Meteors cross the atmosphere at speeds around 20 km per second. That is 72000 km/h or 44700 mi/h. This incredible velocity generates an enormous friction, causing the meteor to become so hot that emits light. This unique process creates extraordinary features that are exclusive to meteorites such as: fusion crust, flow lines, regmaglypts, orientation or rollover lips.
The outer layer of the descending rock melts due to the heat caused by friction. When it cools down, specially in stony meteorites there remain a very thin layer of dark color called fusion crust. Because rock transmits heat poorly, the inner part of the meteorite stays cold even when the exterior was melting.
Fusion crust in a 495g Aiquile
Sometimes fusion crust has a feature called flow lines. These lines result from the molten material being moved by the air like tiny lava rivers that solidify once the temperature goes down. It is typical in stony and iron meteorites.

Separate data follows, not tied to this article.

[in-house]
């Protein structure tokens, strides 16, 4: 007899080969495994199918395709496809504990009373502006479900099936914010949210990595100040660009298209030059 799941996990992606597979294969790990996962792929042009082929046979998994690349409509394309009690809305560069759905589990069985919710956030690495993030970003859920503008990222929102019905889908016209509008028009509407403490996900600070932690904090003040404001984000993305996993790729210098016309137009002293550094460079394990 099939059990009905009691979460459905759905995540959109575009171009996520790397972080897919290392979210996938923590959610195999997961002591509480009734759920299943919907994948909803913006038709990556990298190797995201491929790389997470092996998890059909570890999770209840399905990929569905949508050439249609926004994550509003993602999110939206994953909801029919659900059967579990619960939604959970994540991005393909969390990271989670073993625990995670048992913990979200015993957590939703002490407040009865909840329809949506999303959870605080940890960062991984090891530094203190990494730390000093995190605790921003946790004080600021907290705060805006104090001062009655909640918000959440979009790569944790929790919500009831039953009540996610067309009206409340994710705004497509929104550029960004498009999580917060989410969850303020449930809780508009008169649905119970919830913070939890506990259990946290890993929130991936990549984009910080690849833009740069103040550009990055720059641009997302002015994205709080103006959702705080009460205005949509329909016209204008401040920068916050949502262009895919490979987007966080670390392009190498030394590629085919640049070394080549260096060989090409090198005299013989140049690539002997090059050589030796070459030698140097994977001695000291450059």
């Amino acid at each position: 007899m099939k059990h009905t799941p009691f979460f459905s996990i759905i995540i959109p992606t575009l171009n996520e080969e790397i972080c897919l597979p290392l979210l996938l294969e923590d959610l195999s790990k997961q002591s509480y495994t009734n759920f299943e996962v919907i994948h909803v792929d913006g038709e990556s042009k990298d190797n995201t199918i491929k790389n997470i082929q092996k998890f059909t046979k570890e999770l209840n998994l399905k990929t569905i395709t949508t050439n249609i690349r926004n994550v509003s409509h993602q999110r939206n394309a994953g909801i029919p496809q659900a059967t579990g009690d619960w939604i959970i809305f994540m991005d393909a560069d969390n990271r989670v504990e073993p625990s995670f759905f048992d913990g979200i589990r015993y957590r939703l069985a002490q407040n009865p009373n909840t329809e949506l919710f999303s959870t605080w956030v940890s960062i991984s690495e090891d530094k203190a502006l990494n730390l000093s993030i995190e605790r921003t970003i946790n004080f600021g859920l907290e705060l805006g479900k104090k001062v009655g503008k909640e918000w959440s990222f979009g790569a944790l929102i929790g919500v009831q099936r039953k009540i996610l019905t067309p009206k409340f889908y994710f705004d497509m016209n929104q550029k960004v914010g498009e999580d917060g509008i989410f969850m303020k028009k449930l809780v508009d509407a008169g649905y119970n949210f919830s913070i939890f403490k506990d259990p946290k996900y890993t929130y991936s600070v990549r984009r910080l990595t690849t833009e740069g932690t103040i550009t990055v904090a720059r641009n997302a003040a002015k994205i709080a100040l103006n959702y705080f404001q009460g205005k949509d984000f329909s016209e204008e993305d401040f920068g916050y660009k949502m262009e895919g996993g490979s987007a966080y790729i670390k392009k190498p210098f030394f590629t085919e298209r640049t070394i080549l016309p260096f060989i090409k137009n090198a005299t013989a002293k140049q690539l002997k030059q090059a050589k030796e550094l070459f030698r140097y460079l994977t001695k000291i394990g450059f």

Flow lines in a 451g Eucrite
Meteorites often acquire shallow soft pits on the surface that resemble a thumbprint. These marks are called regmaglypts and are due to ablation. They typically appear in iron meteorites although stony meteorites can display them too.
Regmaglypts in a 4082g Sikhote Alin
If the meteor maintains a fixed orientation enough time without tumbling erratically, it develops a rounded conical shape called orientation. Many times orientation is accompanied by radial flow lines and rollover lips. Oriented meteorites represent a small percentage but they are not considered rare.
Orientation & rollover lips in a 50g Chelyabinsk
Sometimes the molten incandescent layer moves towards the back of the falling meteor with enough material to create rims. They are called rollover lips and are found on the back of oriented pieces or in big regmaglypts, where this material accumulates since it is temporarily protected from friction by aerodynamics.